School District Slammed for Plan to Punish Kids With Unpaid Lunch Bills by Serving Them Cold Sandwiches

A Rhode Island school district has been criticized after ruling that students who owe lunch money will only be given cold sandwiches until fees are paid.

Warwick Public Schools said online the policy would take effect on May 13. "If money is owed on a paid, free or reduced lunch account a sun butter and jelly sandwich will be given as the lunch choice until the balance owed is paid in full or a payment plan is set up," it noted.

The notice, posted to Facebook on Sunday, sparked intense debate on social media. It has since attracted dozens of shares—and hundreds of personal opinions. The policy was also blasted by the owner of a local business called Gels Kitchen, which said the district declined an offer of $4,000 to help pay off some of the debt—which was reportedly tens of thousands of dollars.

Opponents of the district's decision called the move "lunch shaming," arguing that children should not be punished or singled out for the potential financial problems of their parents.

"Why take it out on kids if parents are struggling?" Facebook user Jennie Holmes wrote in a comment to the Rhode Island school district that has been "liked" dozens of times.

Another Facebook user, named Marie Ann Hopkins, called for a more nuanced approach to the lunch debate—as others fumed over the policy. She wrote: "While it is inappropriate to embarrass a child over their parents failings—there's also the argument that if we provide free lunches with no accountability, many parents will purposely choose not to bother paying at all—and that money will simply go to something else other than the obligation of feeding their child."

Every public school in Rhode Island is mandated by state law to provide lunches to school children. Under the National School Lunch Program, officials said they provided low-cost or free lunches to more than 72,000 children daily. Just under 70 percent of the lunches served in Rhode Island are served free or at a reduced price, according to the Rhode Island Department of Education.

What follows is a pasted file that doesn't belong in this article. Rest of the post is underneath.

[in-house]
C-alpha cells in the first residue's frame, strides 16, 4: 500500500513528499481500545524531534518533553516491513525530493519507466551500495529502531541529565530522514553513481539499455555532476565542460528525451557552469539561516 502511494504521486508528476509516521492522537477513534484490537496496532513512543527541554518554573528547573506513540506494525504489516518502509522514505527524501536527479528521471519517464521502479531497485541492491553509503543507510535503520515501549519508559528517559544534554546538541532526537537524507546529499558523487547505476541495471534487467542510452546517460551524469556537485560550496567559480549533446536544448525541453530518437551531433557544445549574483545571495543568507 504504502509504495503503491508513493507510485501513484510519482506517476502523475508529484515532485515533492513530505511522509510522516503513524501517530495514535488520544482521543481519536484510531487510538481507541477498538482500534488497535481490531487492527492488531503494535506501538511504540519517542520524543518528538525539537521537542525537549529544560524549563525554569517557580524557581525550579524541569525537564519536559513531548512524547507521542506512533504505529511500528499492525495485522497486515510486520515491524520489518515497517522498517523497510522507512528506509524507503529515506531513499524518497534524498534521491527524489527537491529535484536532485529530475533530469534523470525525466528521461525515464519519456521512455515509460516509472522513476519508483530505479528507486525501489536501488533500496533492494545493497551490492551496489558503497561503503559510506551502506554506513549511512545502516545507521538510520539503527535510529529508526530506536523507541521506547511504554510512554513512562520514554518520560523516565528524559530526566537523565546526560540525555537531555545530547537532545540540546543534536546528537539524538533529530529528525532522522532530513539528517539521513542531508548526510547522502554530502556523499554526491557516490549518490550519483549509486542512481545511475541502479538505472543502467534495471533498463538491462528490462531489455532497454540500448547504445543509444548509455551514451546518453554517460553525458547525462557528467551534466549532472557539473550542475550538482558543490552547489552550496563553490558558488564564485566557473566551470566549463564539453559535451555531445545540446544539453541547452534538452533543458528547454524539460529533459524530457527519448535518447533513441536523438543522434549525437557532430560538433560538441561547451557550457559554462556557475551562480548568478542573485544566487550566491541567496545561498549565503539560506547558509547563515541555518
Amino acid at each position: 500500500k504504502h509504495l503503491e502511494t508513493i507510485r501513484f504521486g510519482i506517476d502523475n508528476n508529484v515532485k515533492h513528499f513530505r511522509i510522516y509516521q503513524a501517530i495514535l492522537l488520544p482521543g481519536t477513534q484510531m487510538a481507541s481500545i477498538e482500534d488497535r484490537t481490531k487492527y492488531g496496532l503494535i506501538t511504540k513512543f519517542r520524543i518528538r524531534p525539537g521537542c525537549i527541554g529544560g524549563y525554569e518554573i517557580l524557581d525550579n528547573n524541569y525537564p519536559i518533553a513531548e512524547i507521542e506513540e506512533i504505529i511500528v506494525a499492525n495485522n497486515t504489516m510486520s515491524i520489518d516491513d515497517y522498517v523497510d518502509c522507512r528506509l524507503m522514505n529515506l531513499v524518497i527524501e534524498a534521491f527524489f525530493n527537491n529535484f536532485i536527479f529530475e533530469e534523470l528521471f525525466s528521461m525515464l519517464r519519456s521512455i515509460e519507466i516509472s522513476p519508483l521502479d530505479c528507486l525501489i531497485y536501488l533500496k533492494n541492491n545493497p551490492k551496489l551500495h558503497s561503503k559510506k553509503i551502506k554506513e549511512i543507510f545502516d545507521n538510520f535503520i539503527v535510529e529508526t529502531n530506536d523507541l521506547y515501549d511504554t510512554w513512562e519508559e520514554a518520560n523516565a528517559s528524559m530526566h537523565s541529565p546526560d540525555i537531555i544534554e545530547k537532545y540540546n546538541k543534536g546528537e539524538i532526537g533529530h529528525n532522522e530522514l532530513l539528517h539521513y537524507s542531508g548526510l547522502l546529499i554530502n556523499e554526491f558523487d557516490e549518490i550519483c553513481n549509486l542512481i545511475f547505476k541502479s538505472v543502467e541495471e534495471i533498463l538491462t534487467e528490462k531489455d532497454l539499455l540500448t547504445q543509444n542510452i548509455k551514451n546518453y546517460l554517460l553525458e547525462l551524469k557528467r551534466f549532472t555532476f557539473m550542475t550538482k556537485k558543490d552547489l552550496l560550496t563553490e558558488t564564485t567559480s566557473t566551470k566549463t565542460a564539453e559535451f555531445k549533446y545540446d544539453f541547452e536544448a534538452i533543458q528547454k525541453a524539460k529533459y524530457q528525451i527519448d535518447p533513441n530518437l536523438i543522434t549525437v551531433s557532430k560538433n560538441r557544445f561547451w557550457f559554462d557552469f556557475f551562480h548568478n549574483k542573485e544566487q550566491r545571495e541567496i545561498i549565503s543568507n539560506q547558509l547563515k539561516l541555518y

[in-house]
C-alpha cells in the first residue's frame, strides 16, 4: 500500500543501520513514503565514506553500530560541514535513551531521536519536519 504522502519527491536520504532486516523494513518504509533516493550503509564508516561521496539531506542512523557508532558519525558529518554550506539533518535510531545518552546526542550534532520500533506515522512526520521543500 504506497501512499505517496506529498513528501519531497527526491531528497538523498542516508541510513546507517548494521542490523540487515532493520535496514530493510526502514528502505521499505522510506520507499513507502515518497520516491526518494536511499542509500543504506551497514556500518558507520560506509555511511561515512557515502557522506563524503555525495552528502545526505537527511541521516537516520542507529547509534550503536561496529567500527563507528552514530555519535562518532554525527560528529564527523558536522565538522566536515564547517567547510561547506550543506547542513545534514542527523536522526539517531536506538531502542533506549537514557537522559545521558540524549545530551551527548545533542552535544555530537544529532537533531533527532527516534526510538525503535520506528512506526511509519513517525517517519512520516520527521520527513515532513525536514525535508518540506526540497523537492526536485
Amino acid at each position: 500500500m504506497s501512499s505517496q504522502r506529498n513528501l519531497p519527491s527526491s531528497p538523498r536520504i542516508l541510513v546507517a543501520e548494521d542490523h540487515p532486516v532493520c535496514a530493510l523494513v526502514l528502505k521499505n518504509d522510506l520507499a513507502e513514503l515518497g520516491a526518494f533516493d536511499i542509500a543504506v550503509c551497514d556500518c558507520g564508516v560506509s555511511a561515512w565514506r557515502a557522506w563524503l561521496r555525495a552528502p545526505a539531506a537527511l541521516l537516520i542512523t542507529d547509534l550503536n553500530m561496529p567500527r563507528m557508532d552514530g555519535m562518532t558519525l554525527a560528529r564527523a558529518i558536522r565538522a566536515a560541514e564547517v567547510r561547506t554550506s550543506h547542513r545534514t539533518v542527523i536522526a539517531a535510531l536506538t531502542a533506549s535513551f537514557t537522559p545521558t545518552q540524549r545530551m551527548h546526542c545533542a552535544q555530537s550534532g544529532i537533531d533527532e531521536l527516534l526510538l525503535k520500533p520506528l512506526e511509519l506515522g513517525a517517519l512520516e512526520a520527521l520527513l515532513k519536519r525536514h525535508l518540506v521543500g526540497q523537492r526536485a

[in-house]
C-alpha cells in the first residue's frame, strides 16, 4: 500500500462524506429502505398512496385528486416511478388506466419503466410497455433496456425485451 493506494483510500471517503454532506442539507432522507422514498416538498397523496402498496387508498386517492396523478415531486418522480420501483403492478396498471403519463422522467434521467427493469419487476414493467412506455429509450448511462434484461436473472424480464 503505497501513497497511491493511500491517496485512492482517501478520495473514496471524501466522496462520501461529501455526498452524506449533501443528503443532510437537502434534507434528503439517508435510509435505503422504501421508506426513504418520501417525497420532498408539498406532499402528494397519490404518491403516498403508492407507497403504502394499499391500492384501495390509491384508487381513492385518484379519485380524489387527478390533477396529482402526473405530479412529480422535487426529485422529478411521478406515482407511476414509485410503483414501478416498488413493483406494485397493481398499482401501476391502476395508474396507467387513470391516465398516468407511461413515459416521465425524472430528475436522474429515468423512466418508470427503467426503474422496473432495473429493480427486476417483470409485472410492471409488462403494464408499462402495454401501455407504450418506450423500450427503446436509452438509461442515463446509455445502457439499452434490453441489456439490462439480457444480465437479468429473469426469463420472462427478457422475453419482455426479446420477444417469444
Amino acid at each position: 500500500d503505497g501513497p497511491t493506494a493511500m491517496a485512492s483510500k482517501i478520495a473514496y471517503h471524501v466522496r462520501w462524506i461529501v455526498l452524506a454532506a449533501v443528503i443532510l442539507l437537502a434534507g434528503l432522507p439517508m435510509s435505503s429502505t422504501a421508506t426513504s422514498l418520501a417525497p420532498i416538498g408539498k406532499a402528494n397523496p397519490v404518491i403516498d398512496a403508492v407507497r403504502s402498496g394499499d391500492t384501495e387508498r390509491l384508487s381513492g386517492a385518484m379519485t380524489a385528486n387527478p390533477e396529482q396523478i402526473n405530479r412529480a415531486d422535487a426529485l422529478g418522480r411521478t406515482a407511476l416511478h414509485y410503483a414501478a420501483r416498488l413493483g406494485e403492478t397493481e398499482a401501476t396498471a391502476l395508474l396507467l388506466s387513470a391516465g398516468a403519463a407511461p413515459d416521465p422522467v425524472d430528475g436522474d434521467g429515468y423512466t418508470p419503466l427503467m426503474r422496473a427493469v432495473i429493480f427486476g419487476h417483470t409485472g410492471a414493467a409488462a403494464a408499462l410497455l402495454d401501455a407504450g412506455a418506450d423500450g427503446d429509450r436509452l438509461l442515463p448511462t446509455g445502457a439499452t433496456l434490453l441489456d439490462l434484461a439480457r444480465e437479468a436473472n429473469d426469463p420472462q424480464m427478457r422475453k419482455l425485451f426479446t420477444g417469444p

Peanut butter and jelly sandwich
School lunch at a public elementary school in New Jersey: Peanut butter and jelly sandwich. ames Leynse/Corbis via Getty Images

WPRI-TV reported last year that the state's public schools had more than $300,000 worth of debt due to unpaid lunch bills. Warwick's debt was listed at $27,569. As reported by NBC News, some students may have accumulated financial bills by adding food or drink items to their free lunches.

One local business owner, Angelica Penta, attempted to donate thousands of dollars raised from the community to help pay for school lunches—but was reportedly turned away by officials.

"I have met with Warwick twice, and the second time I left in tears after they refused to take a $4,000 check," said Penta, who runs Gels Kitchen. "They don't want parents getting upset if their child's lunch gets paid for, but if they are going through hard times they may need help."

Warwick Public Schools said in a statement—obtained by local media outlet WJAR—that the money could not be taken "given the school's mission to treat all children equitably."

It said: "On a number of occasions, Warwick Public Schools has been approached by a local business owner who solicited funds from the community for the benefit of students that have not paid for their school lunches. Each time these offers were made, Warwick Public Schools stated the department was not in the position to single out or identify specific students that should be selected for a reduction in their…debt while excluding others."

It suggested Penta should "create a program to decide which students would be eligible to have their account reduced or expunged." It noted the business owner preferred to give one donation to the district and leave selection to the faculty.

"There is no need for any child to be denied a hot lunch," the Gels Kitchen account said on social media. "We never know a child's or their families situation, everyone struggles at some point." Warwick Public Schools district did not immediately respond to Newsweek's request for comment.